DUBAI, United Arab Emirates — Relatives of Saudis facing heavy sentences for social media posts are calling on the kingdom’s de facto ruler to take action after he voiced shame over their cases.
In a rare interview with Fox News last week, Crown Prince Mohammed bin Salman was asked about Mohammed al-Ghamdi, a retired school teacher sentenced to death in July for posts on X, formerly Twitter, where he had around 10 followers.
Prince Mohammed acknowledged that details of the case described in media reports were “true” and said he disapproved of the judgment.
“We are not happy with that. We are ashamed of that,” he said, blaming “bad laws” he had so far been unable to change.
He also raised the possibility that Ghamdi might be spared death.
“I’m hoping that in the next phase of trials, the judge there is more experienced. And they might look at it totally differently,” Prince Mohammed said.
The comments raised hackles among human rights activists who have denounced repression since Prince Mohammed became first in line to the throne six years ago, which they say is intended to stamp out criticism of the government.
Activists have long urged that sentences such as Ghamdi’s be overturned.
Ghamdi’s brother, United Kingdom-based government critic Saeed al-Ghamdi, told AFP this week that Prince Mohammed could change the laws — and shape the outcomes of individual cases — if he wanted to.
Saudi Arabia is an absolute monarchy with no elected parliament and does not allow political opposition.
Judges are appointed by royal orders.
“Everything is in the hands of the crown prince,” Saeed al-Ghamdi said.
“Since he discovered that there are judicial rulings he is ashamed of, he has the opportunity to cancel them.”
He added: “I hope that there will be a real retreat, not only in reversing the death sentence but in releasing him and [people caught up in] all similar cases.”
‘New bad laws’
Ghamdi was tried under a counterterrorism law passed in 2017, the same year Prince Mohammed became crown prince.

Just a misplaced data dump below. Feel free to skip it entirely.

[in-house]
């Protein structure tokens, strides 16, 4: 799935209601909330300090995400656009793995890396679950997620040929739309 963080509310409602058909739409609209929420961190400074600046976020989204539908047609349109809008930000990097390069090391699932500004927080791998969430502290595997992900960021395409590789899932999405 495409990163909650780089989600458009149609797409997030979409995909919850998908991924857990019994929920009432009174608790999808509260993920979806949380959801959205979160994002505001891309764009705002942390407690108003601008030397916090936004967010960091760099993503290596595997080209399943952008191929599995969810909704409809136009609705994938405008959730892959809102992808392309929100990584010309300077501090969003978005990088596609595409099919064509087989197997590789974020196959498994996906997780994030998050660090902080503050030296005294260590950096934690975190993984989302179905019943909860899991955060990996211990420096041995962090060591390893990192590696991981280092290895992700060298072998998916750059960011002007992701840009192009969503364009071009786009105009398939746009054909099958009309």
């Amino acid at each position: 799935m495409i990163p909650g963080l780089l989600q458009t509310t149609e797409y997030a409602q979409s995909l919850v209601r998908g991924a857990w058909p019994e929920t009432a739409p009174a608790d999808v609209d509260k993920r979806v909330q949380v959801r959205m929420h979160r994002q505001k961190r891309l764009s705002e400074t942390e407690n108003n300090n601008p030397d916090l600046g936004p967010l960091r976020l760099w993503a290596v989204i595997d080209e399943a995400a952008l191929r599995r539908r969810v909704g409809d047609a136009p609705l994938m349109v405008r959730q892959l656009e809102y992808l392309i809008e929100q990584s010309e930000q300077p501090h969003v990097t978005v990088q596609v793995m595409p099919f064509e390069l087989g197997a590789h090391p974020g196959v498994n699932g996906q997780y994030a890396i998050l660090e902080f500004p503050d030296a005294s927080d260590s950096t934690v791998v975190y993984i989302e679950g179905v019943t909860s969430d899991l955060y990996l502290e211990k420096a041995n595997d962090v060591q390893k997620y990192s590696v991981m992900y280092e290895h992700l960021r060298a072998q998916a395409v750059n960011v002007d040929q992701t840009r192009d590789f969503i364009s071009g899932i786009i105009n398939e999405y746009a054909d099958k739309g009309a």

At the time, Human Rights Watch condemned the law’s “vague definition of terrorism, which could allow authorities to continue to target peaceful criticism.”
Joey Shea, Saudi Arabia researcher for Human Rights Watch, told an online press conference this week that the application of the counterterrorism law undermines Prince Mohammed’s claim that Ghamdi’s sentence is the product of old laws that haven’t been changed yet.
“These are not old bad laws,” she said.
“These are new bad laws that came into effect in 2017 when Mohammed bin Salman was crown prince.”
The specific allegations against Mohammed al-Ghamdi center on posts criticizing the government and expressing support for jailed religious clerics including Salman al-Awda and Awad al-Qarni.
Prosecutors have also sought the death penalty against both of those men.
Awda’s son, Abdullah Alaoudh, said he did not find Prince Mohammed’s expression of shame over the Ghamdi case to be credible.
The crown prince’s statements “are not serious and are part of evasion, an attempt to address the American people” and improve his image, said Alaoudh, Saudi director of the Washington-based Freedom Initiative.
Areej al-Sadhan, whose brother is serving a 20-year jail term for social media posts critical of the monarchy, said Prince Mohammed had the power to reverse such sentences.
“With one signature, he can release all these innocent prisoners who have been sentenced under this law,” she said, referring to the counterterrorism law.
‘Behind closed doors’
Saudi Arabia also came under heightened global scrutiny last year for decades-long sentences handed down against two Saudi women, Salma al-Shehab and Nourah al-Qahtani, for online posts critical of the government.
A Saudi official, who asked to remain anonymous due to the sensitivity of the matter, told AFP that harsh sentences for social media posts were the work of conservative judges who wanted “to embarrass the crown prince in front of the world.”
Prince Mohammed wants to rebrand Saudi Arabia under his Vision 2030 reform agenda, which aims to transform the Gulf kingdom’s oil-dependent economy, including through global tourism and by turning it into a business hub.
The prolific use of the death penalty, however, has been a major obstacle in that effort. The kingdom has a history of carrying out executions by beheading.
So far this year, 111 executions have been carried out, according to an AFP tally based on state media reports.
During his Fox interview, Prince Mohammed said he was “trying to prioritize the change [of laws] day by day” but was slowed by a shortage of government lawyers.
Lina al-Hathloul, head of monitoring and communication for the rights group ALQST, said there should be more transparency when it comes to how existing laws are applied.
“If everything is happening behind closed doors,” she said, “we cannot say that the government is really ready to change the situation.”